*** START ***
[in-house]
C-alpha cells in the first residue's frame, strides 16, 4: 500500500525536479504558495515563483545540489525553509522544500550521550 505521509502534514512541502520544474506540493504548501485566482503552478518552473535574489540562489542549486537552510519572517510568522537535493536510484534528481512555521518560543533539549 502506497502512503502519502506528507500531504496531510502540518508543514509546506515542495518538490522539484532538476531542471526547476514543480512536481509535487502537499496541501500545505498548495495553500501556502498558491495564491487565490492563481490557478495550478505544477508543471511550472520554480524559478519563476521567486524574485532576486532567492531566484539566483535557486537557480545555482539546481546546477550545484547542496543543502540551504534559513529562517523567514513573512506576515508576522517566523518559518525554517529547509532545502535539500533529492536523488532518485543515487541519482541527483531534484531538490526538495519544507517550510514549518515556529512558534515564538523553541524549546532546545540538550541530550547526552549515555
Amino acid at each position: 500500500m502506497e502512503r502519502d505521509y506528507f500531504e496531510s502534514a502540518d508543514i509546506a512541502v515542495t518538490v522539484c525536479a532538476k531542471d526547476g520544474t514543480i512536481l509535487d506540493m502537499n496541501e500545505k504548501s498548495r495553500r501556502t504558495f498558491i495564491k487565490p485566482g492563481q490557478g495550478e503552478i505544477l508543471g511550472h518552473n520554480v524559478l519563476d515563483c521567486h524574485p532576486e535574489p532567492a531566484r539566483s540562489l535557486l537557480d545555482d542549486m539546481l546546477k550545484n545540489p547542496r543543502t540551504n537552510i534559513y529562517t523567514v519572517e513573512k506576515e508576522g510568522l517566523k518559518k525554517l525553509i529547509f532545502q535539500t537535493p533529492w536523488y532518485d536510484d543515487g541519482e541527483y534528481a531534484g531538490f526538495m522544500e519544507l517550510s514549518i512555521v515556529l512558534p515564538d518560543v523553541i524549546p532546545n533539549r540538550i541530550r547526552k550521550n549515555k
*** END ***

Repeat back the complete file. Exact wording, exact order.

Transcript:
[in-house]
C-alpha cells in the first residue's frame, strides 16, 4: 500500500525536479504558495515563483545540489525553509522544500550521550 505521509502534514512541502520544474506540493504548501485566482503552478518552473535574489540562489542549486537552510519572517510568522537535493536510484534528481512555521518560543533539549 502506497502512503502519502506528507500531504496531510502540518508543514509546506515542495518538490522539484532538476531542471526547476514543480512536481509535487502537499496541501500545505498548495495553500501556502498558491495564491487565490492563481490557478495550478505544477508543471511550472520554480524559478519563476521567486524574485532576486532567492531566484539566483535557486537557480545555482539546481546546477550545484547542496543543502540551504534559513529562517523567514513573512506576515508576522517566523518559518525554517529547509532545502535539500533529492536523488532518485543515487541519482541527483531534484531538490526538495519544507517550510514549518515556529512558534515564538523553541524549546532546545540538550541530550547526552549515555
Amino acid at each position: 500500500m502506497e502512503r502519502d505521509y506528507f500531504e496531510s502534514a502540518d508543514i509546506a512541502v515542495t518538490v522539484c525536479a532538476k531542471d526547476g520544474t514543480i512536481l509535487d506540493m502537499n496541501e500545505k504548501s498548495r495553500r501556502t504558495f498558491i495564491k487565490p485566482g492563481q490557478g495550478e503552478i505544477l508543471g511550472h518552473n520554480v524559478l519563476d515563483c521567486h524574485p532576486e535574489p532567492a531566484r539566483s540562489l535557486l537557480d545555482d542549486m539546481l546546477k550545484n545540489p547542496r543543502t540551504n537552510i534559513y529562517t523567514v519572517e513573512k506576515e508576522g510568522l517566523k518559518k525554517l525553509i529547509f532545502q535539500t537535493p533529492w536523488y532518485d536510484d543515487g541519482e541527483y534528481a531534484g531538490f526538495m522544500e519544507l517550510s514549518i512555521v515556529l512558534p515564538d518560543v523553541i524549546p532546545n533539549r540538550i541530550r547526552k550521550n549515555k